Would you buy a bike you couldn't test ride

General cycling advice ( NOT technical ! )
bogmyrtle
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Re: Would you buy a bike you couldn't test ride

Postby bogmyrtle » 23 Mar 2014, 10:02am

I've had hand-me-downs of varying sizes and shapes. They all ride differently but I find I adapt to each bike within a couple of rides. I don't dislike any of them. I think as long as the bike fits and there isn't any toe overlap any minor grumbles can be either accepted or sorted out.
A bike does more miles to the banana than a Porsche.

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Cunobelin
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Re: Would you buy a bike you couldn't test ride

Postby Cunobelin » 23 Mar 2014, 11:17am

I did this with my Gekko

However I knew the company, knew the geometry and it was sufficiently like one of my other trikes to know that it would fit, and had ridden the Scorpion which is also similar.

An informed decision is fine, but if I hadn't had that knowledge I would not have ordered.

beardy
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Re: Would you buy a bike you couldn't test ride

Postby beardy » 23 Mar 2014, 11:34am

Yes because it would take me about 1,000 miles to get the fine adjustments right and another 1,000 miles to know I had them right.

A quick spin around the car park would tell me nothing except whether it was possible to ride the bike.

A trip to Spa for an extended ride would cost £160 in motor mileage and at least a day of my life and I still wouldnt glean enough from a fifty mile ride.

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easyroller
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Re: Would you buy a bike you couldn't test ride

Postby easyroller » 23 Mar 2014, 12:27pm

The 3 last bikes I bought were all without test rides, but with PLENTY of research beforehand.

Totally happy with all three of them.

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jezer
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Re: Would you buy a bike you couldn't test ride

Postby jezer » 23 Mar 2014, 12:37pm

For quite a few years I've bought bikes off the internet, so no test rides and no problems. By the same token I don't bother with test drives in cars either. Modern ones are all pretty much the same, and as long as I can fit a bike rack that's all I'm concerned about :)
Power to the pedals

PH
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Re: Would you buy a bike you couldn't test ride

Postby PH » 23 Mar 2014, 1:27pm

The bike that will feel best on a test ride will be the one close to the one you are used to riding. If you know you've already got that spot on, then a test ride will be good for spotting the subtle differences between models that already match that knowledge. This isn't cycle specific, it's the way our minds work, from shoes to sofas, we all have a tendency to buy the familiar.

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Mick F
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Re: Would you buy a bike you couldn't test ride

Postby Mick F » 23 Mar 2014, 1:30pm

PH wrote: ................. we all have a tendency to buy the familiar.
Spot on.
Mick F. Cornwall

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NEvans
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Re: Would you buy a bike you couldn't test ride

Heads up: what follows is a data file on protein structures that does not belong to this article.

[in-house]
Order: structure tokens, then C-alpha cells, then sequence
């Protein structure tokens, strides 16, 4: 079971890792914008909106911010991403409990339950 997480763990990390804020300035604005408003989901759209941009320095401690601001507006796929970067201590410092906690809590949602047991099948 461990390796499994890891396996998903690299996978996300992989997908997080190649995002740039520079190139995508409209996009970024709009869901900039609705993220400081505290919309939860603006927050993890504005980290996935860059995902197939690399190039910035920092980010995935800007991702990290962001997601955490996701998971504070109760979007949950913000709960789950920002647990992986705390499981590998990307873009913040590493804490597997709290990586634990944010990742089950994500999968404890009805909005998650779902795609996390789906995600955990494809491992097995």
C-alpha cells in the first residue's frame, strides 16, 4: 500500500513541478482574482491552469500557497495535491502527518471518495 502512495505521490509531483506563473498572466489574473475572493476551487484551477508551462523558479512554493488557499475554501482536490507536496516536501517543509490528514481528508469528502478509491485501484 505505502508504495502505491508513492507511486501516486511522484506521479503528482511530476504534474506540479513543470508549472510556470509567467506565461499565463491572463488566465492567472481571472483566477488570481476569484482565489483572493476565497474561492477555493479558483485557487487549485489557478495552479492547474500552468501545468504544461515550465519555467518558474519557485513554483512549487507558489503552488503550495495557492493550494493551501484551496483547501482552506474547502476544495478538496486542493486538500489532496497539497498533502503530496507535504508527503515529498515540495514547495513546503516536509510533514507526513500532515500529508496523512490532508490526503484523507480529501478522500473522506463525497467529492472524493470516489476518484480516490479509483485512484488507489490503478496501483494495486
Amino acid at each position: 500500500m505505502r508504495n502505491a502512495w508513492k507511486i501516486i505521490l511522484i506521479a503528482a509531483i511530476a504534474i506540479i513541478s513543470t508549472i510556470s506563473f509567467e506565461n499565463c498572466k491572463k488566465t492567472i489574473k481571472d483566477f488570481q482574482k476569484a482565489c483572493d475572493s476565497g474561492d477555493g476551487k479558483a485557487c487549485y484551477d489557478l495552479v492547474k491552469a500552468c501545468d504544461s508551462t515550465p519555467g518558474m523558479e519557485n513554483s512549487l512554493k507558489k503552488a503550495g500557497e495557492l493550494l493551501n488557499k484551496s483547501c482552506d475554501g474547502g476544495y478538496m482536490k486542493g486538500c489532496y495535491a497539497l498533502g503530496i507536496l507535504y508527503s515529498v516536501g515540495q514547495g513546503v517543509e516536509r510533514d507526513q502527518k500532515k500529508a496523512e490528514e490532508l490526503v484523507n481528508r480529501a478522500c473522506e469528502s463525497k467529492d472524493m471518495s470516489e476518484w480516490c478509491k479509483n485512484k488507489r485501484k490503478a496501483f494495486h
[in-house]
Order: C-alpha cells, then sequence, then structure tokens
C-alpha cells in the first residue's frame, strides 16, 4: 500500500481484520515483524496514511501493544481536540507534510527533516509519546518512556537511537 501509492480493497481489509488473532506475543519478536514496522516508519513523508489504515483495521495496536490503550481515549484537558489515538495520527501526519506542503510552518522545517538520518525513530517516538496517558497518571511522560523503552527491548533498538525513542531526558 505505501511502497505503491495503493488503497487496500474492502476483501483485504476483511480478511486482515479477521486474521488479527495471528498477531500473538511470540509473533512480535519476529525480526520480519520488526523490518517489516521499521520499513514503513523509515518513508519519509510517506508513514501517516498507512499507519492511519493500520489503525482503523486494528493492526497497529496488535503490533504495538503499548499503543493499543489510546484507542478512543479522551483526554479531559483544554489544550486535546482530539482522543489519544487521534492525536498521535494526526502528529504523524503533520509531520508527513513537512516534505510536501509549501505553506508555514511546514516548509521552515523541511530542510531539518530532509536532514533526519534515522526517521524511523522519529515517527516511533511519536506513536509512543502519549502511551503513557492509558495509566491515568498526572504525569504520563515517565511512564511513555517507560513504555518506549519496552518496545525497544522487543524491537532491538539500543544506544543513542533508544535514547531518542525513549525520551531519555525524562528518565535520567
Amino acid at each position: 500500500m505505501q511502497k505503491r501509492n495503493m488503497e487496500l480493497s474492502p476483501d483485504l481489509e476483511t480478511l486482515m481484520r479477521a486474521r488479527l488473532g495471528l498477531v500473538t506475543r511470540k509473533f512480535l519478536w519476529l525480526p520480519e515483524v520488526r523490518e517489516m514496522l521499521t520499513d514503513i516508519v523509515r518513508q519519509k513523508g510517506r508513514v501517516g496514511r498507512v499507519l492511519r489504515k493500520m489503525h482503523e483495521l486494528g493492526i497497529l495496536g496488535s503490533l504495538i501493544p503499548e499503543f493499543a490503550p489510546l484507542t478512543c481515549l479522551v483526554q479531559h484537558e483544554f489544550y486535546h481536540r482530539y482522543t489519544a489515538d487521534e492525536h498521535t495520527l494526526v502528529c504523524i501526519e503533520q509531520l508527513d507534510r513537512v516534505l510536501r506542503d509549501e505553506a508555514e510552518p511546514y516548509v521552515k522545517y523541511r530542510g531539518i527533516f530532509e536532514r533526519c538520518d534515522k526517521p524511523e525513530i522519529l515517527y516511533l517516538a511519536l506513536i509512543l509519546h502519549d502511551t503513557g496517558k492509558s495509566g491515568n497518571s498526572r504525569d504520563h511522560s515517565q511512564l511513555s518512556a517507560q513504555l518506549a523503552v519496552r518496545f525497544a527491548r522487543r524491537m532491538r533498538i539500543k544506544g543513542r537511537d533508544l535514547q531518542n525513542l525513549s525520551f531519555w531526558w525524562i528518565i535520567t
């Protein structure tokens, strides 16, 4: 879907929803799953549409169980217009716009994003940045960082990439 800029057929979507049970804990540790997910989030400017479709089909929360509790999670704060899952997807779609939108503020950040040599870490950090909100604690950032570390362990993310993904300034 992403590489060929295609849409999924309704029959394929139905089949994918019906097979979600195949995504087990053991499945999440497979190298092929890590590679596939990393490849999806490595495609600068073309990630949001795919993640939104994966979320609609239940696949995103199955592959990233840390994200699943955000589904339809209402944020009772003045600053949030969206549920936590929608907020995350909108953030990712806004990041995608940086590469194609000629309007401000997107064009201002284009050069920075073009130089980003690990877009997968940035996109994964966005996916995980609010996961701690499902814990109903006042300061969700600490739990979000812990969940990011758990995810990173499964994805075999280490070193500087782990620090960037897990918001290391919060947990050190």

Postby NEvans » 23 Mar 2014, 6:39pm

Ok my answer to my question:

While I ordered and brought am Orbit Harrier plus of 12 years ago based on reviews, and was very happy with what I got (done exactly what it said on the tin). The wife having riden a lot less we were not so sure on what she wanted. To give her an idea we booked through Evans a Dawes Karakum and a Dawes Galaxy Plus to try out. We were going to order the Orbit with Butterfly bars same as the Karakum has, she has a mountain bike but found the Butterly bars too big for her liking and the bike too upright for touring.

Surprisingly she loved the Galaxy Plus, not having had drops before she was very against the idea previously, but then after trying them with the bar end shifters she immediately liked them and found them easy to get on with.

So for someone with a lot less road time, I think there was a need to try it out first.
Newton's first law; Large body mass and weight equals fast going down hill but slow going up,
So blame Newton not me when you're bored waiting at the top of the hill.

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NEvans
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Re: Would you buy a bike you couldn't test ride

Postby NEvans » 23 Mar 2014, 6:58pm

Edwards wrote:Having read your other thread my answer would be no.
The good lady is going to be carrying nothing heavier that YOUR Credit Card, so does not need a heavy stiff frame.

I am wondering about the Hub Gears, is it because she is not certain about other types of systems or is that what she is used too?


The Galaxy plus brought will be somewhat heaver and stiffer than a lot lighter sportive/audax machine (the Orbit frames generally fall into that bracket), but she felt comfortable (can't tell from quick test ride I know people will say). But out for four hours today, probably will change the seat, but liked it.

The 11 speed Hub Gears; Salesman and Reviews are saying the best thing since sliced bread, and I think would probably be better (although I could be completely wrong) setup on a touring bike.
Newton's first law; Large body mass and weight equals fast going down hill but slow going up,
So blame Newton not me when you're bored waiting at the top of the hill.